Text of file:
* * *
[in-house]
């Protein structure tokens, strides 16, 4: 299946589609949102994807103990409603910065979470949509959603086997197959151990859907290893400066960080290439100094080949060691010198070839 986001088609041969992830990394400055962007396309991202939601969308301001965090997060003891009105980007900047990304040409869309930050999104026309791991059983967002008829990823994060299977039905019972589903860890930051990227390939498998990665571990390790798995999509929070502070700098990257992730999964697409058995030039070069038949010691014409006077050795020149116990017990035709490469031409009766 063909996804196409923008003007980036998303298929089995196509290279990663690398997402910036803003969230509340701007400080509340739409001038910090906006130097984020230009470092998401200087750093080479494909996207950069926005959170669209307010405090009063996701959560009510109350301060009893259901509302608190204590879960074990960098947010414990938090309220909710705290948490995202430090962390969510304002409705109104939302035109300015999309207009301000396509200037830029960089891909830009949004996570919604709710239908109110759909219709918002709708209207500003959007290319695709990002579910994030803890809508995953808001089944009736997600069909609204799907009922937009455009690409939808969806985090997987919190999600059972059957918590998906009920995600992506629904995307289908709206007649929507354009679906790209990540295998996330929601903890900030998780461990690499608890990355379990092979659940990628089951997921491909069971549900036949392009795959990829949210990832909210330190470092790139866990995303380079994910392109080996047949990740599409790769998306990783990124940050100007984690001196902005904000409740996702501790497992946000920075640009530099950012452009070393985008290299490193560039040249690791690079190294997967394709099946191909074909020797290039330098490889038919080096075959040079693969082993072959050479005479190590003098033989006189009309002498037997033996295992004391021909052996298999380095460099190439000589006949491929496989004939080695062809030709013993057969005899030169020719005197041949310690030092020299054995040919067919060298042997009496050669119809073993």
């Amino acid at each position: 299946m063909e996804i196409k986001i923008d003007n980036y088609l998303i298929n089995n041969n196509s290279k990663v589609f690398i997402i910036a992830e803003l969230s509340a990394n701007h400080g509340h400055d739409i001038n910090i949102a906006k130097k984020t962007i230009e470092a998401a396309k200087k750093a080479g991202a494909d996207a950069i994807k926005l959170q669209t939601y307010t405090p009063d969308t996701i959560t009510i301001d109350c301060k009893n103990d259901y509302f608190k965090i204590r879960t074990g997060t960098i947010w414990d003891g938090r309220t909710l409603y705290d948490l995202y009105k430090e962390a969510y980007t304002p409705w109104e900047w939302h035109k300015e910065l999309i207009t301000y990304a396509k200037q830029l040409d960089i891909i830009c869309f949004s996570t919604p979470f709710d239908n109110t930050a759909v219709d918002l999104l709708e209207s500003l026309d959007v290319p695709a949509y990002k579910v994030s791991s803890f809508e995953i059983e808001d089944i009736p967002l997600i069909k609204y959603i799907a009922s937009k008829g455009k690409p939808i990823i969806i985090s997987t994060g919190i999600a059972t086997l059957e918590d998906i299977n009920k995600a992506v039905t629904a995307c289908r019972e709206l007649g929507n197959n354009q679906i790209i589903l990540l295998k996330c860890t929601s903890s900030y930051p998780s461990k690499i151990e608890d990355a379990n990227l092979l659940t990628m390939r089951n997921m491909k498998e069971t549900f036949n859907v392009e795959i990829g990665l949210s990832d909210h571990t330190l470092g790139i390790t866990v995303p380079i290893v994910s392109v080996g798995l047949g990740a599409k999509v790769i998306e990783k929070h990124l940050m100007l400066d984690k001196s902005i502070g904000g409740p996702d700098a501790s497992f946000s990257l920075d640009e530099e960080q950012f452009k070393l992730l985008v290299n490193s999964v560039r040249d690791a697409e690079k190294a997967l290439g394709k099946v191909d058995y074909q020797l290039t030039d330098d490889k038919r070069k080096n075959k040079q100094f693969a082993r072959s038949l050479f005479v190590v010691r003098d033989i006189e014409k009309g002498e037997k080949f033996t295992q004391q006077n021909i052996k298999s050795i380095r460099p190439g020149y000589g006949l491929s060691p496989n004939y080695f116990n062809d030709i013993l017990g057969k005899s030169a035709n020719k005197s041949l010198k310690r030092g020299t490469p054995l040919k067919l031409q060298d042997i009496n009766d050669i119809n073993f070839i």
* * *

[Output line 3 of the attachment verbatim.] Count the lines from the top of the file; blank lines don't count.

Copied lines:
């Amino acid at each position: 299946m063909e996804i196409k986001i923008d003007n980036y088609l998303i298929n089995n041969n196509s290279k990663v589609f690398i997402i910036a992830e803003l969230s509340a990394n701007h400080g509340h400055d739409i001038n910090i949102a906006k130097k984020t962007i230009e470092a998401a396309k200087k750093a080479g991202a494909d996207a950069i994807k926005l959170q669209t939601y307010t405090p009063d969308t996701i959560t009510i301001d109350c301060k009893n103990d259901y509302f608190k965090i204590r879960t074990g997060t960098i947010w414990d003891g938090r309220t909710l409603y705290d948490l995202y009105k430090e962390a969510y980007t304002p409705w109104e900047w939302h035109k300015e910065l999309i207009t301000y990304a396509k200037q830029l040409d960089i891909i830009c869309f949004s996570t919604p979470f709710d239908n109110t930050a759909v219709d918002l999104l709708e209207s500003l026309d959007v290319p695709a949509y990002k579910v994030s791991s803890f809508e995953i059983e808001d089944i009736p967002l997600i069909k609204y959603i799907a009922s937009k008829g455009k690409p939808i990823i969806i985090s997987t994060g919190i999600a059972t086997l059957e918590d998906i299977n009920k995600a992506v039905t629904a995307c289908r019972e709206l007649g929507n197959n354009q679906i790209i589903l990540l295998k996330c860890t929601s903890s900030y930051p998780s461990k690499i151990e608890d990355a379990n990227l092979l659940t990628m390939r089951n997921m491909k498998e069971t549900f036949n859907v392009e795959i990829g990665l949210s990832d909210h571990t330190l470092g790139i390790t866990v995303p380079i290893v994910s392109v080996g798995l047949g990740a599409k999509v790769i998306e990783k929070h990124l940050m100007l400066d984690k001196s902005i502070g904000g409740p996702d700098a501790s497992f946000s990257l920075d640009e530099e960080q950012f452009k070393l992730l985008v290299n490193s999964v560039r040249d690791a697409e690079k190294a997967l290439g394709k099946v191909d058995y074909q020797l290039t030039d330098d490889k038919r070069k080096n075959k040079q100094f693969a082993r072959s038949l050479f005479v190590v010691r003098d033989i006189e014409k009309g002498e037997k080949f033996t295992q004391q006077n021909i052996k298999s050795i380095r460099p190439g020149y000589g006949l491929s060691p496989n004939y080695f116990n062809d030709i013993l017990g057969k005899s030169a035709n020719k005197s041949l010198k310690r030092g020299t490469p054995l040919k067919l031409q060298d042997i009496n009766d050669i119809n073993f070839i």